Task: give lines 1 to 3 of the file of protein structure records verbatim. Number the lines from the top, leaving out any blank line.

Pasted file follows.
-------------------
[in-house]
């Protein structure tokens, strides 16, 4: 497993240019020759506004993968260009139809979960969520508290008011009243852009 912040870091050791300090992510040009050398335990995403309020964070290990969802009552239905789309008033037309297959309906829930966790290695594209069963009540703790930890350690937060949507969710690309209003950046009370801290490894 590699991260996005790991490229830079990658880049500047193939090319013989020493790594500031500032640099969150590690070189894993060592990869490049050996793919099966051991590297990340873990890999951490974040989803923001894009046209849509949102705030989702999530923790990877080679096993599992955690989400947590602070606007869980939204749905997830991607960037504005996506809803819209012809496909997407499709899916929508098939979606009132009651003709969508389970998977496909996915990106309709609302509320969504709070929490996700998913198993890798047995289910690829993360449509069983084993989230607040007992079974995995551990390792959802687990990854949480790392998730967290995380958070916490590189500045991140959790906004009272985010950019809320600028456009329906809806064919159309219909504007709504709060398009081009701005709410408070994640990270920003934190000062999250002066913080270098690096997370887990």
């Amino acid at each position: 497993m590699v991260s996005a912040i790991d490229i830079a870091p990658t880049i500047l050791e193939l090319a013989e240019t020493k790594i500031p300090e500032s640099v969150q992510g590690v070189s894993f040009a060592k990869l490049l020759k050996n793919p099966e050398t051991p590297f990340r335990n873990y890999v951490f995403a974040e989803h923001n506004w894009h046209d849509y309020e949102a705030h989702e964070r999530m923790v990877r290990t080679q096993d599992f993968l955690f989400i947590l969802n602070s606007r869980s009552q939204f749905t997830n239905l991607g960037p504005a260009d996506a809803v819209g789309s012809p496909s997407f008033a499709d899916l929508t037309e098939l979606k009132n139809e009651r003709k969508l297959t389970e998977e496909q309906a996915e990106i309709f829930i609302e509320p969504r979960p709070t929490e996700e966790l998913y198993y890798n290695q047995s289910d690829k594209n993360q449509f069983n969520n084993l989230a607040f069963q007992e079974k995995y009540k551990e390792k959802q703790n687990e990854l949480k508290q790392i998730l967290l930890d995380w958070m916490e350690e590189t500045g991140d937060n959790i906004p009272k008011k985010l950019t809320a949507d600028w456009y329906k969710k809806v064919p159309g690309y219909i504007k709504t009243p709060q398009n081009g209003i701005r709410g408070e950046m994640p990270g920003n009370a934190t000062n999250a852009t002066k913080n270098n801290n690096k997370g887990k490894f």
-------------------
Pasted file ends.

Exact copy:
[in-house]
């Protein structure tokens, strides 16, 4: 497993240019020759506004993968260009139809979960969520508290008011009243852009 912040870091050791300090992510040009050398335990995403309020964070290990969802009552239905789309008033037309297959309906829930966790290695594209069963009540703790930890350690937060949507969710690309209003950046009370801290490894 590699991260996005790991490229830079990658880049500047193939090319013989020493790594500031500032640099969150590690070189894993060592990869490049050996793919099966051991590297990340873990890999951490974040989803923001894009046209849509949102705030989702999530923790990877080679096993599992955690989400947590602070606007869980939204749905997830991607960037504005996506809803819209012809496909997407499709899916929508098939979606009132009651003709969508389970998977496909996915990106309709609302509320969504709070929490996700998913198993890798047995289910690829993360449509069983084993989230607040007992079974995995551990390792959802687990990854949480790392998730967290995380958070916490590189500045991140959790906004009272985010950019809320600028456009329906809806064919159309219909504007709504709060398009081009701005709410408070994640990270920003934190000062999250002066913080270098690096997370887990």
């Amino acid at each position: 497993m590699v991260s996005a912040i790991d490229i830079a870091p990658t880049i500047l050791e193939l090319a013989e240019t020493k790594i500031p300090e500032s640099v969150q992510g590690v070189s894993f040009a060592k990869l490049l020759k050996n793919p099966e050398t051991p590297f990340r335990n873990y890999v951490f995403a974040e989803h923001n506004w894009h046209d849509y309020e949102a705030h989702e964070r999530m923790v990877r290990t080679q096993d599992f993968l955690f989400i947590l969802n602070s606007r869980s009552q939204f749905t997830n239905l991607g960037p504005a260009d996506a809803v819209g789309s012809p496909s997407f008033a499709d899916l929508t037309e098939l979606k009132n139809e009651r003709k969508l297959t389970e998977e496909q309906a996915e990106i309709f829930i609302e509320p969504r979960p709070t929490e996700e966790l998913y198993y890798n290695q047995s289910d690829k594209n993360q449509f069983n969520n084993l989230a607040f069963q007992e079974k995995y009540k551990e390792k959802q703790n687990e990854l949480k508290q790392i998730l967290l930890d995380w958070m916490e350690e590189t500045g991140d937060n959790i906004p009272k008011k985010l950019t809320a949507d600028w456009y329906k969710k809806v064919p159309g690309y219909i504007k709504t009243p709060q398009n081009g209003i701005r709410g408070e950046m994640p990270g920003n009370a934190t000062n999250a852009t002066k913080n270098n801290n690096k997370g887990k490894f």